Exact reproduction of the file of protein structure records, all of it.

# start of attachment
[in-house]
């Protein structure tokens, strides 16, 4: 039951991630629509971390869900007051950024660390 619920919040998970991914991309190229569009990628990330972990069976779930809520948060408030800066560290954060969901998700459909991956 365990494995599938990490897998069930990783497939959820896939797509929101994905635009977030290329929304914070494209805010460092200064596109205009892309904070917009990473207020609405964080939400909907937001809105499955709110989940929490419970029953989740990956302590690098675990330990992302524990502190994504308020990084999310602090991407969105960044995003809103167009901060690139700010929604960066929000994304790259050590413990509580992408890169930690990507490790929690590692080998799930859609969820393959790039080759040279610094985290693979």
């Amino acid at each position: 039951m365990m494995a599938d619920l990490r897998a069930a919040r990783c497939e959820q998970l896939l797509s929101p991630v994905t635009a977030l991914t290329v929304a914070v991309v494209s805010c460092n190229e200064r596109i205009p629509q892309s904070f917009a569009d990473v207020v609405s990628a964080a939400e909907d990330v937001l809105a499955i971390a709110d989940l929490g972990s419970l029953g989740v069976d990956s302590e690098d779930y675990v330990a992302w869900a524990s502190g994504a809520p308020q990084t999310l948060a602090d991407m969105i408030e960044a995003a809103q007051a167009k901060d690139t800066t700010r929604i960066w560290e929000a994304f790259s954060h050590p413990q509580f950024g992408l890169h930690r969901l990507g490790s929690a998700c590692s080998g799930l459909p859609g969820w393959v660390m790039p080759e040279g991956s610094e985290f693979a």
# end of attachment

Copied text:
[in-house]
């Protein structure tokens, strides 16, 4: 039951991630629509971390869900007051950024660390 619920919040998970991914991309190229569009990628990330972990069976779930809520948060408030800066560290954060969901998700459909991956 365990494995599938990490897998069930990783497939959820896939797509929101994905635009977030290329929304914070494209805010460092200064596109205009892309904070917009990473207020609405964080939400909907937001809105499955709110989940929490419970029953989740990956302590690098675990330990992302524990502190994504308020990084999310602090991407969105960044995003809103167009901060690139700010929604960066929000994304790259050590413990509580992408890169930690990507490790929690590692080998799930859609969820393959790039080759040279610094985290693979």
């Amino acid at each position: 039951m365990m494995a599938d619920l990490r897998a069930a919040r990783c497939e959820q998970l896939l797509s929101p991630v994905t635009a977030l991914t290329v929304a914070v991309v494209s805010c460092n190229e200064r596109i205009p629509q892309s904070f917009a569009d990473v207020v609405s990628a964080a939400e909907d990330v937001l809105a499955i971390a709110d989940l929490g972990s419970l029953g989740v069976d990956s302590e690098d779930y675990v330990a992302w869900a524990s502190g994504a809520p308020q990084t999310l948060a602090d991407m969105i408030e960044a995003a809103q007051a167009k901060d690139t800066t700010r929604i960066w560290e929000a994304f790259s954060h050590p413990q509580f950024g992408l890169h930690r969901l990507g490790s929690a998700c590692s080998g799930l459909p859609g969820w393959v660390m790039p080759e040279g991956s610094e985290f693979a």